Access to the inner ear, specifically the cochlea, is required for cochlear implant (Cl) surgery in which an electrode array is used to stimulate the inner ear allowing deaf people to hear. More than 80,000 CIs have been placed worldwide with the vast majority performed in the United States. Projections indicate that up to 750,000 Americans with severe-to-profound hearing loss may benefit from Cl. Furthermore, advances in pharmacology hold out the prospect that drug delivery to the cochlea may treat. Current techniques of cochlear access are based on wide surgical excavation via drilling of the mastoid region of the temporal bone (the bone which houses the inner ear). This surgery, which takes upwards of 2 hours, uses visual feedback to avoid damage to vital structures also encased in the temporal bone most notably the facial nerve injury of which can cause drooping of the face. The hypothesis of this proposal is that less invasive cochlear access can be achieved by using image guided surgical (IGS) techniques. Using IGS we have demonstrated the concept of percutaneous cochlear access as a single pass of a surgical drill from the lateral skull to the cochlea without injury to adjacent vital structures. Potential benefits of this minimally-invasive technique over the traditional, wide-surgical exposure include (1) time and cost savings, (2) standardization of surgical technique allowing more surgeons the ability to perform this procedure, and (3) same-day service (surgical implantation and activation on the same day). We envision such a minimally-invasive technique to become the LASIK procedure of the ear efficiently restoring hearing via Cl and/or drug delivery. To test our hypothesis, herein we propose a multi-center study looking at the use of patient-specific drill guides built via rapid-prototyping based on pre-operative CT scans. The drill guide will direct a surgical drill from the lateral skull to the cochlea without injury of adjacent vital structures. This device is FDA-approved and currently used in neurosurgical applications (deep brain stimulator placement in patients with intractable seizures). During years 1 and 2, we propose a validation study whereby the drill guide will be attached to patients after traditional, wide-exposure Cl surgery to ensure accurate trajectory. During years 3 and 4, we propose to clinically use the drill guide to obtain cochlear access during Cl surgery. Concurrent with the validation phase (years 1 and 2), we propose continued refinement of technique including development of (i) safety shut-off should the facial nerve be threatened by the drill, (ii) automated surgical planning software, and (iii) drill press to be mounted on the drill guide for clinical use of the drill guide during years 3 and 4.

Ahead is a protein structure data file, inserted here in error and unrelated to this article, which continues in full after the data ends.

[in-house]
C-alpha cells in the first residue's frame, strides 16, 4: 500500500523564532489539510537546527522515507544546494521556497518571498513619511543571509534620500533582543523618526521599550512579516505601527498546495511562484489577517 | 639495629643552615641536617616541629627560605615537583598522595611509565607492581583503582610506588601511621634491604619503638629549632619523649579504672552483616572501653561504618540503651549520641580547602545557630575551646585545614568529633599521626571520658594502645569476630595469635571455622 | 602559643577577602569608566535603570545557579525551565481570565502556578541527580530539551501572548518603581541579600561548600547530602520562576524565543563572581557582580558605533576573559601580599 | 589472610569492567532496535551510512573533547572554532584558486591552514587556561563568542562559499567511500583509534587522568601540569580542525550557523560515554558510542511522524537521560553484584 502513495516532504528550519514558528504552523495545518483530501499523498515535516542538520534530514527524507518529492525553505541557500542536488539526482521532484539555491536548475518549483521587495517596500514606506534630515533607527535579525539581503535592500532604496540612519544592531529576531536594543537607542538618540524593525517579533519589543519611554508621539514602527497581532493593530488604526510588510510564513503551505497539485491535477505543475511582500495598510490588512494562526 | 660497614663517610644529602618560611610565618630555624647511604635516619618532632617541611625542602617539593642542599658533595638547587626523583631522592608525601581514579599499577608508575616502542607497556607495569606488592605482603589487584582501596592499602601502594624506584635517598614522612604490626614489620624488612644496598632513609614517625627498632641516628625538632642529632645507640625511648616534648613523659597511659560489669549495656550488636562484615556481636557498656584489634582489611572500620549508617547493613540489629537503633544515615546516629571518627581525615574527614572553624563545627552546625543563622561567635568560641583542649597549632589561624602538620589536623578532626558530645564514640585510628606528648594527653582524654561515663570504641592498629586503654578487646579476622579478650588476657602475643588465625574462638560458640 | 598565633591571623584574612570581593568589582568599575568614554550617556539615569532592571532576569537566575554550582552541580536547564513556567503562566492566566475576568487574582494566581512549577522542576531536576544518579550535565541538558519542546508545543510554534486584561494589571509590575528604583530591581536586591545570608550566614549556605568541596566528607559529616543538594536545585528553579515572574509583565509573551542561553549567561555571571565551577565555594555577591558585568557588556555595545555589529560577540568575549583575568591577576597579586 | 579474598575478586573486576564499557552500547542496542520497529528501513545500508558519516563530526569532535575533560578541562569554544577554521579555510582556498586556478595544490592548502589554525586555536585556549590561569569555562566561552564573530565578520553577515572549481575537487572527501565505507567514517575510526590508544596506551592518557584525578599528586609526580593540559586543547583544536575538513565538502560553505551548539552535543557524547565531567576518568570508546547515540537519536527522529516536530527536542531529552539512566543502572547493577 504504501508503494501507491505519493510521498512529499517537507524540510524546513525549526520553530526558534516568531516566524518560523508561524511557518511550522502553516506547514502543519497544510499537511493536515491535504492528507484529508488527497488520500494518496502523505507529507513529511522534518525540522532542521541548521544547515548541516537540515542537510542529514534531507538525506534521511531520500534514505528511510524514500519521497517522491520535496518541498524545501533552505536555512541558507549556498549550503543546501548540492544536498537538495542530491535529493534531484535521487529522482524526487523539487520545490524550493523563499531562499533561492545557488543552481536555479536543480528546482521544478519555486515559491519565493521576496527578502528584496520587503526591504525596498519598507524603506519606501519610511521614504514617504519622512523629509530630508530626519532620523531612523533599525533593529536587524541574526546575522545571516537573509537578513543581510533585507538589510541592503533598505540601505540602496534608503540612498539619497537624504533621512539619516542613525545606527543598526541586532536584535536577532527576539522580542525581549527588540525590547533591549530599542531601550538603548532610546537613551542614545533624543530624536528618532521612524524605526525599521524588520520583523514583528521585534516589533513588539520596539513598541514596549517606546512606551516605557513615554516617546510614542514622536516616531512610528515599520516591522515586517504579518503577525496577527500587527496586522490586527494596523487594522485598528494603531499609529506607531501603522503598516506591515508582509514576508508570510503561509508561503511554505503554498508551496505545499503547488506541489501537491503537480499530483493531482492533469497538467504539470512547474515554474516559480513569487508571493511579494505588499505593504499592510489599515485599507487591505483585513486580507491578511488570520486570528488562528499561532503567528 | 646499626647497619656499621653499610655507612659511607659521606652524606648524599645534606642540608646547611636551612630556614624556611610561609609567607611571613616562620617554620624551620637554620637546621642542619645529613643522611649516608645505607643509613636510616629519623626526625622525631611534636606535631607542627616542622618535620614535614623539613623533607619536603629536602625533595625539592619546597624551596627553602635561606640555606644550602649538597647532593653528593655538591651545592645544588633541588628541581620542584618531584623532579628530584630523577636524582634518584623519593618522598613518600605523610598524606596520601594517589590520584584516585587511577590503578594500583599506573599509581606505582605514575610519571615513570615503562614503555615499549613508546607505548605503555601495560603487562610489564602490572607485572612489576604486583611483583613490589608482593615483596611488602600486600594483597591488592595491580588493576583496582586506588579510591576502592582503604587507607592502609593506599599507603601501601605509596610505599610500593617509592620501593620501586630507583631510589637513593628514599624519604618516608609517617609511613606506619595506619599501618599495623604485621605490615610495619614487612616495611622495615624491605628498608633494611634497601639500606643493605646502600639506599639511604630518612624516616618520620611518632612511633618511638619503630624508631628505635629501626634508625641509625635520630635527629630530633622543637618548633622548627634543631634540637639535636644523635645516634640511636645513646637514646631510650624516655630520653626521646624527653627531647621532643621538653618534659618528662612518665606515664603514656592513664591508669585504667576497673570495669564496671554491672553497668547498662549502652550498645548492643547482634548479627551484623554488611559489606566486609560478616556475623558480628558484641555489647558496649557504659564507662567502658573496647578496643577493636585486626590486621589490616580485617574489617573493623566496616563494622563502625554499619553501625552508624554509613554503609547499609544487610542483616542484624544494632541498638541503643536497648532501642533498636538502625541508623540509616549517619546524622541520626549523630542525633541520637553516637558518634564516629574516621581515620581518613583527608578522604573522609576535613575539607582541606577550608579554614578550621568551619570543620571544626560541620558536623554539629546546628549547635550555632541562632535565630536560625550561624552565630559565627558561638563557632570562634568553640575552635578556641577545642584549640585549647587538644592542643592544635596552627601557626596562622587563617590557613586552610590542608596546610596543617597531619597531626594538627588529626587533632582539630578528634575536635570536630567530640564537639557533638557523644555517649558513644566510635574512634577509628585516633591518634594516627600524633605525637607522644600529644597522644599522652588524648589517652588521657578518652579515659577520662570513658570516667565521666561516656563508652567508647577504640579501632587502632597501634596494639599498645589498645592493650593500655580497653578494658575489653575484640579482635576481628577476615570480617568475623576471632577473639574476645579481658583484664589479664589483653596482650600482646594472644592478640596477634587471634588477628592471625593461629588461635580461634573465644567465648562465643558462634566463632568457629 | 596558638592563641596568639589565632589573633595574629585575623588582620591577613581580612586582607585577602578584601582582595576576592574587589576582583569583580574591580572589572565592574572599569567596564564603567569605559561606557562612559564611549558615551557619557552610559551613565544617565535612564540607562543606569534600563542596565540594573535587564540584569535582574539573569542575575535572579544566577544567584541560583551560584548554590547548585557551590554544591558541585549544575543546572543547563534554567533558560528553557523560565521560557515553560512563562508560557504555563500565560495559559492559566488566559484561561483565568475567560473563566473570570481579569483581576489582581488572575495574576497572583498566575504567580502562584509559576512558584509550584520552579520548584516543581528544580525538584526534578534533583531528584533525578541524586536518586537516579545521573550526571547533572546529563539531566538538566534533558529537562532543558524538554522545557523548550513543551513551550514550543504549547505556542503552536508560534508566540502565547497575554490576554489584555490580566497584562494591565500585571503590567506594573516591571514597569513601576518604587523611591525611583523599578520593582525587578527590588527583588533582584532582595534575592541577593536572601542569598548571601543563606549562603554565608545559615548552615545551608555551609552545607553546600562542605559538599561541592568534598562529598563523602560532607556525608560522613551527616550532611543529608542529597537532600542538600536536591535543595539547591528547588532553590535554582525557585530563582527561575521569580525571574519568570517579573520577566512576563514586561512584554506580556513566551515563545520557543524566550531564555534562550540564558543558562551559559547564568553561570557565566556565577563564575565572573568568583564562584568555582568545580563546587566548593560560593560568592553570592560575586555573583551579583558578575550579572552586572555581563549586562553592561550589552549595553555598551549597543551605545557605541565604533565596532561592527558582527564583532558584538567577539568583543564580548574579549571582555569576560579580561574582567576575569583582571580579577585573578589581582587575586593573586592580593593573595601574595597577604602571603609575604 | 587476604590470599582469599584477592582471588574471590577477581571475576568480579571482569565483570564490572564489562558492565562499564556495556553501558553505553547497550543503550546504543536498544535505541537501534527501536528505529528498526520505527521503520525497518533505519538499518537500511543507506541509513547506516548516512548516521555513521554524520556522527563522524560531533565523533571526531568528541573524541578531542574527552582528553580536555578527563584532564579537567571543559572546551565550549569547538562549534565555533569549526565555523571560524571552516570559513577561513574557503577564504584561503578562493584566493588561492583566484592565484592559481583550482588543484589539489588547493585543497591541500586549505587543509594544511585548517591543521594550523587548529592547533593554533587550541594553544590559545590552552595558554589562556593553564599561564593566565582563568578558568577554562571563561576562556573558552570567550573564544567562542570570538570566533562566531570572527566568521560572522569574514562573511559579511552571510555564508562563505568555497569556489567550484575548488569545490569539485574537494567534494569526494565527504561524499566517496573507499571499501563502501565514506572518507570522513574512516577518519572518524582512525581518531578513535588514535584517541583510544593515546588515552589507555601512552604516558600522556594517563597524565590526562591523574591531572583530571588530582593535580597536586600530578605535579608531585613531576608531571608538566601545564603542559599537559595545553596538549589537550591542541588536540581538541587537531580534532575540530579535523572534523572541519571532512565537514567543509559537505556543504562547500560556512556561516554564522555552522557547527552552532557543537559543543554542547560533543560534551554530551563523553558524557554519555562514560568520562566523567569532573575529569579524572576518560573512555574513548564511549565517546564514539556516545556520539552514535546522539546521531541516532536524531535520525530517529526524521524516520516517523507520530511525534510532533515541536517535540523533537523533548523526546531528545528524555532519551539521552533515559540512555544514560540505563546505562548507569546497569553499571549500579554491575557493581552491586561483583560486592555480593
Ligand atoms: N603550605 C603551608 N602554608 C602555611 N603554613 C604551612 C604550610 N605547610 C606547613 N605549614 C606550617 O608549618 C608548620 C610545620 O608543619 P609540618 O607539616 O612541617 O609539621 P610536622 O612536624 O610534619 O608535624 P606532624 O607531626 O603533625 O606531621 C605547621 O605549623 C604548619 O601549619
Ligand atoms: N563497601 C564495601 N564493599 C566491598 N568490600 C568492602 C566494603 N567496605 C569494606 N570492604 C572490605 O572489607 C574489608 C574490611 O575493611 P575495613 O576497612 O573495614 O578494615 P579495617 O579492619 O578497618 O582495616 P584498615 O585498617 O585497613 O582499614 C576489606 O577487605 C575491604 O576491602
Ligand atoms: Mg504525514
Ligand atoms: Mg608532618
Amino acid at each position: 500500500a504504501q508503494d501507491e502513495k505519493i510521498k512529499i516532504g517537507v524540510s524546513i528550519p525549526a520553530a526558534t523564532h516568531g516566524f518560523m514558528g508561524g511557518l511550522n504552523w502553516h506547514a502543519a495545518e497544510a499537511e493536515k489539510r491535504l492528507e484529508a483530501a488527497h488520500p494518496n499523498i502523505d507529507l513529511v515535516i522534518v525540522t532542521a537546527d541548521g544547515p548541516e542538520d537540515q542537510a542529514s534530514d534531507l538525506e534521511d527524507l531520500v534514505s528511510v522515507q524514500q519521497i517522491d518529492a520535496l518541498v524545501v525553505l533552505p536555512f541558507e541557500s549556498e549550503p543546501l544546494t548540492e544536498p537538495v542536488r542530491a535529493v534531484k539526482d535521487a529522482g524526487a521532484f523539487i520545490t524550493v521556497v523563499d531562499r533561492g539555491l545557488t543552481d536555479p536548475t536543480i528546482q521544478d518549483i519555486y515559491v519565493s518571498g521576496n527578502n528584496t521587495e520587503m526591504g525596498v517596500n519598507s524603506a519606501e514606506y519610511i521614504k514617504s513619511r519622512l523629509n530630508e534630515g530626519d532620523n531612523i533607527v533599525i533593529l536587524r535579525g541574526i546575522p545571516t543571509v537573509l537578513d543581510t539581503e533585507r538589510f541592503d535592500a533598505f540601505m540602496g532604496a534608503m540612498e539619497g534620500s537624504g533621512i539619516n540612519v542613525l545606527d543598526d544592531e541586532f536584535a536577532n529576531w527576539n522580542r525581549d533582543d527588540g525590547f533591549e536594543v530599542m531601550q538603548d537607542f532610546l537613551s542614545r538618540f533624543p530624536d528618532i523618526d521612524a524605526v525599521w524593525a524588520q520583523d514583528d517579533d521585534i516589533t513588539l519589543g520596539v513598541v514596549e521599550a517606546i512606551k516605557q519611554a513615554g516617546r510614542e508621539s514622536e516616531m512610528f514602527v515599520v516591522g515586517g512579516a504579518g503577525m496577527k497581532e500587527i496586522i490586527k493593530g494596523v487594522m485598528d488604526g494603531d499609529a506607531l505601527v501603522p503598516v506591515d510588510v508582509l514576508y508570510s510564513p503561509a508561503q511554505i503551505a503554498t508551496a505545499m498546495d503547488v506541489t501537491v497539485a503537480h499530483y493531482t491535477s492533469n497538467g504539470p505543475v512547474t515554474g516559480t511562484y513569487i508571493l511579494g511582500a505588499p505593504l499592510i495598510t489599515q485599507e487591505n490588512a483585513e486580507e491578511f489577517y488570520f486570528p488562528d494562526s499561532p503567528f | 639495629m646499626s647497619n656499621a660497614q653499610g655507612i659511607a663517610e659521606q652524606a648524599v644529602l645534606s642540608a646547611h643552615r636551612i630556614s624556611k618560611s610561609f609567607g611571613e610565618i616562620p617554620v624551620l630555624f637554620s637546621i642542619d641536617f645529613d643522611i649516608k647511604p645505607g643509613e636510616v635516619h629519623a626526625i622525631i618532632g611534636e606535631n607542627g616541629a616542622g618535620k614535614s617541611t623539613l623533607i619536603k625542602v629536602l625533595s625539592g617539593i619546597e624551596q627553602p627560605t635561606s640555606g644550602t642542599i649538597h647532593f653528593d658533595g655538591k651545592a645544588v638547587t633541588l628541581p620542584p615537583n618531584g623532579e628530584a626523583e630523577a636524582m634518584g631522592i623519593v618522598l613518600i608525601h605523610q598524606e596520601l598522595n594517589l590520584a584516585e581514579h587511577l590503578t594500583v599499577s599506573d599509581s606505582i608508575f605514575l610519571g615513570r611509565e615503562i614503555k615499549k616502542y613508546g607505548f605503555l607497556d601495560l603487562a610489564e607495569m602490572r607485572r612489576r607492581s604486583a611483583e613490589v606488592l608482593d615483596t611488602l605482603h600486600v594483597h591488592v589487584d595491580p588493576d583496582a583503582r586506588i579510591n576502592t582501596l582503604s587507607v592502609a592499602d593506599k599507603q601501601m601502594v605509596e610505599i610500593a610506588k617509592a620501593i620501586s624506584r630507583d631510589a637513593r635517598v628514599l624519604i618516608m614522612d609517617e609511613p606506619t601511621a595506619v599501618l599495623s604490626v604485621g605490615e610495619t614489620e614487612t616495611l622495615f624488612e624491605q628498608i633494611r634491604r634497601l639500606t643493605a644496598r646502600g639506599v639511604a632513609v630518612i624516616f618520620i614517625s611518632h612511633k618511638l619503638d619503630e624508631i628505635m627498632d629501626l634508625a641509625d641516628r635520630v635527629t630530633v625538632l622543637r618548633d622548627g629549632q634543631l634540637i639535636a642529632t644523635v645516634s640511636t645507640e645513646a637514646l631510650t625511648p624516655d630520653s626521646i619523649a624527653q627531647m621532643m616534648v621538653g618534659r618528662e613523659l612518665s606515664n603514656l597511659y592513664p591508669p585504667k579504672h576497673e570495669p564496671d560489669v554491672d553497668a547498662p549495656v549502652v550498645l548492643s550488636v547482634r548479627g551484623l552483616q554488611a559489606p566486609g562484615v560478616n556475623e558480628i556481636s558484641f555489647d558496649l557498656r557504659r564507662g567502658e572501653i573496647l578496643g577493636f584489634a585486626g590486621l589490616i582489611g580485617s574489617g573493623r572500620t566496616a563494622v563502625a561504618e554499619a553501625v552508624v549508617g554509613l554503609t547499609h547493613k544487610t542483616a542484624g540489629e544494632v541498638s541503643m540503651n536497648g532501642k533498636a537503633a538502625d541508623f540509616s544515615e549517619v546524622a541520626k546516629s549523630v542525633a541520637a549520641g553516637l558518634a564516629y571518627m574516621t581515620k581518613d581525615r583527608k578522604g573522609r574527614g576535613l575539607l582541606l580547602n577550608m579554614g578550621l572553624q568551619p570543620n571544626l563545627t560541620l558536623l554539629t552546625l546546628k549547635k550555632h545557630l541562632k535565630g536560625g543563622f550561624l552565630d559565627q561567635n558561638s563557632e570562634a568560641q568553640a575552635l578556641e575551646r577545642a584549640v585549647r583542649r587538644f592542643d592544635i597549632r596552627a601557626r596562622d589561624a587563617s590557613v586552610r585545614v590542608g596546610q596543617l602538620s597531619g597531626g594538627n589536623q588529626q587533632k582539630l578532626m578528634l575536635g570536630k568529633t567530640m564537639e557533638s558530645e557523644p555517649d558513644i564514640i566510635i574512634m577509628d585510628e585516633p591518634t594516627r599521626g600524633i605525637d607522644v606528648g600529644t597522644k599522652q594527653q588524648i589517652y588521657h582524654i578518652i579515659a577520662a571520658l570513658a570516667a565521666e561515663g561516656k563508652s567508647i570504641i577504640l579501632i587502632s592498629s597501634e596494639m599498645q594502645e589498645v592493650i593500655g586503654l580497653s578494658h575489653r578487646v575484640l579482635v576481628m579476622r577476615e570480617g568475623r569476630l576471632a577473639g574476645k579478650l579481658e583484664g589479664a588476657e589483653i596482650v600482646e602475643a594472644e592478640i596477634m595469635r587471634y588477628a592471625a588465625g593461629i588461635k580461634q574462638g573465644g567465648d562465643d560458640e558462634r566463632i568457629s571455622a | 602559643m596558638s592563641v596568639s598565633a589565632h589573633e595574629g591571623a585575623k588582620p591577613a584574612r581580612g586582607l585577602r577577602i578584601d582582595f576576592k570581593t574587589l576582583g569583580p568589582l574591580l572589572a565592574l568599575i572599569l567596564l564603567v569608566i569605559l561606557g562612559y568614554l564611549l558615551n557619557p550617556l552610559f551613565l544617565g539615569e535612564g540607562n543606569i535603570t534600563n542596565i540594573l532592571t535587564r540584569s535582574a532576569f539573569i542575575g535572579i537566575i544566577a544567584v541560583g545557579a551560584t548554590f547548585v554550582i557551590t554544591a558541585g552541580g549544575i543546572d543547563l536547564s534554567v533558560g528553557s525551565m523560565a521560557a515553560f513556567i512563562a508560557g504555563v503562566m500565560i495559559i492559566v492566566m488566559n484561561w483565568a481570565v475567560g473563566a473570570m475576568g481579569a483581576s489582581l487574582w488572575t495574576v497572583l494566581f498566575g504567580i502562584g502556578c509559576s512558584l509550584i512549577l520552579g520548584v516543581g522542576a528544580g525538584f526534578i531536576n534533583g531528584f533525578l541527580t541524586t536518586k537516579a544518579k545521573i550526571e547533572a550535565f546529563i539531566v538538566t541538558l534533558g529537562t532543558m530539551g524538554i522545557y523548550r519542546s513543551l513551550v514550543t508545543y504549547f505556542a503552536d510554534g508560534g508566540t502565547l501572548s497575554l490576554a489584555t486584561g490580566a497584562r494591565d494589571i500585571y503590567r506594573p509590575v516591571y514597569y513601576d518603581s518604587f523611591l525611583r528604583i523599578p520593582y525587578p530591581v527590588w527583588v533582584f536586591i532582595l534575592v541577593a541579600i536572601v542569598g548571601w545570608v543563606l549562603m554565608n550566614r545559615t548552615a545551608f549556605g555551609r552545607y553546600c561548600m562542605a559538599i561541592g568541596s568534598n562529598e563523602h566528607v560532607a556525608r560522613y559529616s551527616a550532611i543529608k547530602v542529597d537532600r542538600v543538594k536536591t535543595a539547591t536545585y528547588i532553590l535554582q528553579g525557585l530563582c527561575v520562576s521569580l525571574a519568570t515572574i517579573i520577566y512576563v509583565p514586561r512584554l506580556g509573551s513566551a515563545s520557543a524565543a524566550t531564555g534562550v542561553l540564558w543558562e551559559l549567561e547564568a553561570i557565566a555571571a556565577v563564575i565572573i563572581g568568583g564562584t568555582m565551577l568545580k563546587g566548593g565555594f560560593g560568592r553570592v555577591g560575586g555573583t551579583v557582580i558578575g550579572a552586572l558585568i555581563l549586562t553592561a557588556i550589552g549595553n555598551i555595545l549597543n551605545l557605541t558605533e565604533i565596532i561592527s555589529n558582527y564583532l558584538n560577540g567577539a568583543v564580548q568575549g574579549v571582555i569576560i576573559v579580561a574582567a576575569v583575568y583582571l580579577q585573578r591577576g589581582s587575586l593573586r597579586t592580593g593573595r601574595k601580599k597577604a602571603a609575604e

National Institute of Health (NIH)
National Institute on Deafness and Other Communication Disorders (NIDCD)
Research Project (R01)
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Biomedical Imaging Technology Study Section (BMIT)
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Hughes, Gordon B
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Vanderbilt University Medical Center
Schools of Medicine
United States
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